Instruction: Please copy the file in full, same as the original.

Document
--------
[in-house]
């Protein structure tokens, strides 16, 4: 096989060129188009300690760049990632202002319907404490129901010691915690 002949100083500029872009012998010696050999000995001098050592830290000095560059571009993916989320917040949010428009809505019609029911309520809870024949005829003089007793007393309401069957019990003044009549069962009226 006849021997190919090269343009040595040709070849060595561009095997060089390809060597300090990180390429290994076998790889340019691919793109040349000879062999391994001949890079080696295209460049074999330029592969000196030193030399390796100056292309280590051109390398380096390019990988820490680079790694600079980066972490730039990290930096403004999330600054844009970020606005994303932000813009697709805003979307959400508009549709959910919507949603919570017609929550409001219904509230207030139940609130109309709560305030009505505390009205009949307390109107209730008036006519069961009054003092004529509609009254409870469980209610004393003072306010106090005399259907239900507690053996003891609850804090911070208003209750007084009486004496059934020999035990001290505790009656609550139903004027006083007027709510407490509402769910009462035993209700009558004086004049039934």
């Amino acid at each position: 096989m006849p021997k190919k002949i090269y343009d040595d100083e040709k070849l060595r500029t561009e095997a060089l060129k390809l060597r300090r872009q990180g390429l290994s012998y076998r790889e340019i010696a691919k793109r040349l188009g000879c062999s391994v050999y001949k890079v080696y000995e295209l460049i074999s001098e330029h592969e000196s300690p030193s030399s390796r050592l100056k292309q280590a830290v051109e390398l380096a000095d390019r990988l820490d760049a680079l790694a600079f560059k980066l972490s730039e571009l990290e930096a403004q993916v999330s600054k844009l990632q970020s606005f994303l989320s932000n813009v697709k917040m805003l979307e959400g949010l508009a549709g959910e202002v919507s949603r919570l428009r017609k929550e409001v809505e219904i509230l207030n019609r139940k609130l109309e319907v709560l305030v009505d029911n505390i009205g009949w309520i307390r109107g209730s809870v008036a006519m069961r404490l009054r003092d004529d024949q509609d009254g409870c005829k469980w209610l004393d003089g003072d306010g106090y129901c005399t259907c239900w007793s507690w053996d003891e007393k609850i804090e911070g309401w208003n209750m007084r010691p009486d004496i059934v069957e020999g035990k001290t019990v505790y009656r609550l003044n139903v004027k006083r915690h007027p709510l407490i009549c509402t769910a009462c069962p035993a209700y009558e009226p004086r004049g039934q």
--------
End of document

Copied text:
[in-house]
């Protein structure tokens, strides 16, 4: 096989060129188009300690760049990632202002319907404490129901010691915690 002949100083500029872009012998010696050999000995001098050592830290000095560059571009993916989320917040949010428009809505019609029911309520809870024949005829003089007793007393309401069957019990003044009549069962009226 006849021997190919090269343009040595040709070849060595561009095997060089390809060597300090990180390429290994076998790889340019691919793109040349000879062999391994001949890079080696295209460049074999330029592969000196030193030399390796100056292309280590051109390398380096390019990988820490680079790694600079980066972490730039990290930096403004999330600054844009970020606005994303932000813009697709805003979307959400508009549709959910919507949603919570017609929550409001219904509230207030139940609130109309709560305030009505505390009205009949307390109107209730008036006519069961009054003092004529509609009254409870469980209610004393003072306010106090005399259907239900507690053996003891609850804090911070208003209750007084009486004496059934020999035990001290505790009656609550139903004027006083007027709510407490509402769910009462035993209700009558004086004049039934």
């Amino acid at each position: 096989m006849p021997k190919k002949i090269y343009d040595d100083e040709k070849l060595r500029t561009e095997a060089l060129k390809l060597r300090r872009q990180g390429l290994s012998y076998r790889e340019i010696a691919k793109r040349l188009g000879c062999s391994v050999y001949k890079v080696y000995e295209l460049i074999s001098e330029h592969e000196s300690p030193s030399s390796r050592l100056k292309q280590a830290v051109e390398l380096a000095d390019r990988l820490d760049a680079l790694a600079f560059k980066l972490s730039e571009l990290e930096a403004q993916v999330s600054k844009l990632q970020s606005f994303l989320s932000n813009v697709k917040m805003l979307e959400g949010l508009a549709g959910e202002v919507s949603r919570l428009r017609k929550e409001v809505e219904i509230l207030n019609r139940k609130l109309e319907v709560l305030v009505d029911n505390i009205g009949w309520i307390r109107g209730s809870v008036a006519m069961r404490l009054r003092d004529d024949q509609d009254g409870c005829k469980w209610l004393d003089g003072d306010g106090y129901c005399t259907c239900w007793s507690w053996d003891e007393k609850i804090e911070g309401w208003n209750m007084r010691p009486d004496i059934v069957e020999g035990k001290t019990v505790y009656r609550l003044n139903v004027k006083r915690h007027p709510l407490i009549c509402t769910a009462c069962p035993a209700y009558e009226p004086r004049g039934q």